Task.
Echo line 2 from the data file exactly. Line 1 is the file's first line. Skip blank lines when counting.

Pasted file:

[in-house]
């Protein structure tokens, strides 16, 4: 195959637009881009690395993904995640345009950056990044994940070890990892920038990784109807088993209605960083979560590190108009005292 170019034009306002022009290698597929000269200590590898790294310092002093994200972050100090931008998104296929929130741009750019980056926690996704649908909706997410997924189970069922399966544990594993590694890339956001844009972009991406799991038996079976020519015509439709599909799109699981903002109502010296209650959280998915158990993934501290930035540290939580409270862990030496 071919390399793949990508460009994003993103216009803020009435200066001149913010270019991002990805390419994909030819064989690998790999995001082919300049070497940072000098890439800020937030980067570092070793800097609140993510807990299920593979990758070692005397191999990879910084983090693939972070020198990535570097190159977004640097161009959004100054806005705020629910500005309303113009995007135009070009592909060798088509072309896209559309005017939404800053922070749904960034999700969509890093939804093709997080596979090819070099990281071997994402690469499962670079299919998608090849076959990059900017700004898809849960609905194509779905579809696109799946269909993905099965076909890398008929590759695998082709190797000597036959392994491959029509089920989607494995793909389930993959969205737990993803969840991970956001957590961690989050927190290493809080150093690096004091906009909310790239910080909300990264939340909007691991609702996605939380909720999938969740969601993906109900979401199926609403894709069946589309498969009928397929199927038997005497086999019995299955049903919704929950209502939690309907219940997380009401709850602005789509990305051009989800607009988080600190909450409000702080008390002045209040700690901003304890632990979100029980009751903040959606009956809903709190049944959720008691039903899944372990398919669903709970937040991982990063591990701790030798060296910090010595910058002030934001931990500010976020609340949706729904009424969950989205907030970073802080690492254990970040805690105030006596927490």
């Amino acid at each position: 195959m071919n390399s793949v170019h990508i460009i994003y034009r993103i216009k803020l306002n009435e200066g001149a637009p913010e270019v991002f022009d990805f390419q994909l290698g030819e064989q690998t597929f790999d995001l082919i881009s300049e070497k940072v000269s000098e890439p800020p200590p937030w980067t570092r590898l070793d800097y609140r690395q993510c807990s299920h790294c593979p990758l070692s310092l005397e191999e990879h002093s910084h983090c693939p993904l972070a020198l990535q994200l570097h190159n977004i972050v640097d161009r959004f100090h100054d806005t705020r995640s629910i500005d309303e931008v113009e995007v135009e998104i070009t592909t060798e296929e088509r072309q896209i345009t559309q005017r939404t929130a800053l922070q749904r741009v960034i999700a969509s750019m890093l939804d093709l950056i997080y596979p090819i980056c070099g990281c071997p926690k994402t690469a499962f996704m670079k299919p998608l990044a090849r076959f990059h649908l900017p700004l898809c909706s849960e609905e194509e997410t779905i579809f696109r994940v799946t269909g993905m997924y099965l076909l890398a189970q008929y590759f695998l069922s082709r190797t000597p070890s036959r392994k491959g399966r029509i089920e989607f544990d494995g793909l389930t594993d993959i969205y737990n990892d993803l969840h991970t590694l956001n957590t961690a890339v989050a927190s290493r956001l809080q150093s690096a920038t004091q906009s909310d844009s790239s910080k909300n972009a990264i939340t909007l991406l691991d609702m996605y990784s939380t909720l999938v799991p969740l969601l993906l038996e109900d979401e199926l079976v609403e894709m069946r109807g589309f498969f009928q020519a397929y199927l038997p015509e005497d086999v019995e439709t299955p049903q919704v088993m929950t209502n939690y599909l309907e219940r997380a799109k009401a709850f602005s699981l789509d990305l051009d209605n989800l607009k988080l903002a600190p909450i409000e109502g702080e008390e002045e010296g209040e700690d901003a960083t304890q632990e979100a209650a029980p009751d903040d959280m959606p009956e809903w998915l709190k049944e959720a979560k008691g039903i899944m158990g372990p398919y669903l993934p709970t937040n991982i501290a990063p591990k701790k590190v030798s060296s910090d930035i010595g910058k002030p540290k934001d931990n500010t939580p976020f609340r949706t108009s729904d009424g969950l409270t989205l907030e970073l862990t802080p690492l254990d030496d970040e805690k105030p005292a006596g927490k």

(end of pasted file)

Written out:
């Protein structure tokens, strides 16, 4: 195959637009881009690395993904995640345009950056990044994940070890990892920038990784109807088993209605960083979560590190108009005292 170019034009306002022009290698597929000269200590590898790294310092002093994200972050100090931008998104296929929130741009750019980056926690996704649908909706997410997924189970069922399966544990594993590694890339956001844009972009991406799991038996079976020519015509439709599909799109699981903002109502010296209650959280998915158990993934501290930035540290939580409270862990030496 071919390399793949990508460009994003993103216009803020009435200066001149913010270019991002990805390419994909030819064989690998790999995001082919300049070497940072000098890439800020937030980067570092070793800097609140993510807990299920593979990758070692005397191999990879910084983090693939972070020198990535570097190159977004640097161009959004100054806005705020629910500005309303113009995007135009070009592909060798088509072309896209559309005017939404800053922070749904960034999700969509890093939804093709997080596979090819070099990281071997994402690469499962670079299919998608090849076959990059900017700004898809849960609905194509779905579809696109799946269909993905099965076909890398008929590759695998082709190797000597036959392994491959029509089920989607494995793909389930993959969205737990993803969840991970956001957590961690989050927190290493809080150093690096004091906009909310790239910080909300990264939340909007691991609702996605939380909720999938969740969601993906109900979401199926609403894709069946589309498969009928397929199927038997005497086999019995299955049903919704929950209502939690309907219940997380009401709850602005789509990305051009989800607009988080600190909450409000702080008390002045209040700690901003304890632990979100029980009751903040959606009956809903709190049944959720008691039903899944372990398919669903709970937040991982990063591990701790030798060296910090010595910058002030934001931990500010976020609340949706729904009424969950989205907030970073802080690492254990970040805690105030006596927490």